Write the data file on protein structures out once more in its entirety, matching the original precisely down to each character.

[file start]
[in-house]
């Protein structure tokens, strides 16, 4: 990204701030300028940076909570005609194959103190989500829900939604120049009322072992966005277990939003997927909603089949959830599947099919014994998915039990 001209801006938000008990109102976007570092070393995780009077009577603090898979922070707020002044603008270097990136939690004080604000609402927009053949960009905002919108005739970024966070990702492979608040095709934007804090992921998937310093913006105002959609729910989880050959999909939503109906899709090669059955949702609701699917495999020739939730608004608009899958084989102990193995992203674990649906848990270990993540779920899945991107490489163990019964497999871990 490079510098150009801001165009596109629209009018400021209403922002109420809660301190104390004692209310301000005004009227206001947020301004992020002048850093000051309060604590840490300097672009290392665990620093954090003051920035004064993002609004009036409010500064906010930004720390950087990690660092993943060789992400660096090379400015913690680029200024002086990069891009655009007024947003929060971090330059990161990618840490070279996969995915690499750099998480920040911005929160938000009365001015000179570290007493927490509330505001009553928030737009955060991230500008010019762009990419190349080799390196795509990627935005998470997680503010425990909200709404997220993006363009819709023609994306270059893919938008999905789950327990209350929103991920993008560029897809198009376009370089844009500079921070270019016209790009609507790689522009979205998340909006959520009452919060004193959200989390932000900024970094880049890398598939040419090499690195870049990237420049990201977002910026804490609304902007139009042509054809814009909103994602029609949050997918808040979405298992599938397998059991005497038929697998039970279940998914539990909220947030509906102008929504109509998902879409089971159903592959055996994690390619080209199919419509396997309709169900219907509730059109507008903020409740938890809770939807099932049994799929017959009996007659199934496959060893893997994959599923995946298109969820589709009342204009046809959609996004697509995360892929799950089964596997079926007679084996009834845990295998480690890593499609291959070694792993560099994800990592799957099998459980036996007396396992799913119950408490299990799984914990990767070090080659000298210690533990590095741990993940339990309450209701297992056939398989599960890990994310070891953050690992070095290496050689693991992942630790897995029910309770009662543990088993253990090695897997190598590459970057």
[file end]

[in-house]
């Protein structure tokens, strides 16, 4: 990204701030300028940076909570005609194959103190989500829900939604120049009322072992966005277990939003997927909603089949959830599947099919014994998915039990 001209801006938000008990109102976007570092070393995780009077009577603090898979922070707020002044603008270097990136939690004080604000609402927009053949960009905002919108005739970024966070990702492979608040095709934007804090992921998937310093913006105002959609729910989880050959999909939503109906899709090669059955949702609701699917495999020739939730608004608009899958084989102990193995992203674990649906848990270990993540779920899945991107490489163990019964497999871990 490079510098150009801001165009596109629209009018400021209403922002109420809660301190104390004692209310301000005004009227206001947020301004992020002048850093000051309060604590840490300097672009290392665990620093954090003051920035004064993002609004009036409010500064906010930004720390950087990690660092993943060789992400660096090379400015913690680029200024002086990069891009655009007024947003929060971090330059990161990618840490070279996969995915690499750099998480920040911005929160938000009365001015000179570290007493927490509330505001009553928030737009955060991230500008010019762009990419190349080799390196795509990627935005998470997680503010425990909200709404997220993006363009819709023609994306270059893919938008999905789950327990209350929103991920993008560029897809198009376009370089844009500079921070270019016209790009609507790689522009979205998340909006959520009452919060004193959200989390932000900024970094880049890398598939040419090499690195870049990237420049990201977002910026804490609304902007139009042509054809814009909103994602029609949050997918808040979405298992599938397998059991005497038929697998039970279940998914539990909220947030509906102008929504109509998902879409089971159903592959055996994690390619080209199919419509396997309709169900219907509730059109507008903020409740938890809770939807099932049994799929017959009996007659199934496959060893893997994959599923995946298109969820589709009342204009046809959609996004697509995360892929799950089964596997079926007679084996009834845990295998480690890593499609291959070694792993560099994800990592799957099998459980036996007396396992799913119950408490299990799984914990990767070090080659000298210690533990590095741990993940339990309450209701297992056939398989599960890990994310070891953050690992070095290496050689693991992942630790897995029910309770009662543990088993253990090695897997190598590459970057």